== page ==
Faced with elimination from the Democratic primary on Super Tuesday, Bernie Sanders instead piled up enough victories to fight on. So it’s a good moment to reflect on a campaign that also far exceeded the wildest hopes of even the candidate himself and his advisers.
A bid launched with little fanfare, no hype, and below-zero expectations from political handicappers has turned instead into a surprisingly potent popular movement. It’s propelled him to a historically huge win in New Hampshire against Hillary Clinton — one that, briefly, struck fear into the hearts of the Clinton machine and its affiliates in the Democratic establishment — and tonight scored four additional victories. The Clinton camp these days nevertheless believe they are amassing a delegate lead that will be tough for Sanders to overcome. But the candidate can already claim to have made an indelible impact on the conversation.
At the heart of Sanders’ unlikely appeal has been his pledge to confront corporate power that he argues has entrenched itself in government to help rig a game that working people now can’t win. Plenty of observers note the similarities between his corporatist critique with the populist platform Republican frontrunner Donald Trump is using to reach a similar demographic. They appear to be tapping into the same animus, even using some of the same language, warping the traditional left-right parameters of the policy debate in the process.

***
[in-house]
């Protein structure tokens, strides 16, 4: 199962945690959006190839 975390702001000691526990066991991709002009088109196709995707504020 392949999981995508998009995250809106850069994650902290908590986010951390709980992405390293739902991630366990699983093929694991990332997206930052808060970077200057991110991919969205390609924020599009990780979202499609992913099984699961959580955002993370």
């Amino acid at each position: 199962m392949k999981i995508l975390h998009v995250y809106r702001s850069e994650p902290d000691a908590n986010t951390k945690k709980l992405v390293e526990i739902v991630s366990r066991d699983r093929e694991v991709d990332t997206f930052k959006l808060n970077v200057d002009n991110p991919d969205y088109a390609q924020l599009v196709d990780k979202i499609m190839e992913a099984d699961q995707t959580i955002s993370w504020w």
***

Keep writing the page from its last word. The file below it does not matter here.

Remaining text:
But while Sanders’ bid has catapulted him onto a national platform he’d never remotely approached in his previous quarter-century in Washington, the self-described Democratic Socialist has long advocated positions that gave him common cause with the ideological fringe across the aisle. Take this Fortune story from six years ago. It details how the early stirrings of a populist surge, post-financial crisis, was breathing new life into another unlikely meeting of the minds. This one featured Sanders and libertarian Rep. Ron Paul (R-Tex.), a gadfly regular in GOP presidential primaries. The two had long teamed up in Congress to wage assaults on corporate welfare that went nowhere. But when they partnered on a bill to force the Federal Reserve to submit to an audit, they suddenly found traction, inside Congress and out. Raw feelings about the alignment between Washington and Wall Street after the crash made it possible. From the story:
That measure never passed. Though back in January, Sanders voted in the Senate for a version sponsored by Paul’s son, Kentucky Sen. Rand Paul, himself a Republican presidential candidate until he dropped out following a disappointing New Hampshire finish. Trump’s rise likely played a part in dooming Paul’s bid, siphoning support from voters perennially disaffected by more traditional pols. And while the two have deep differences over the limits of executive power, Trump has endorsed auditing the Fed. There’s likely little about Trump’s candidacy that cheers Sanders. But, for whatever it’s worth, there is that.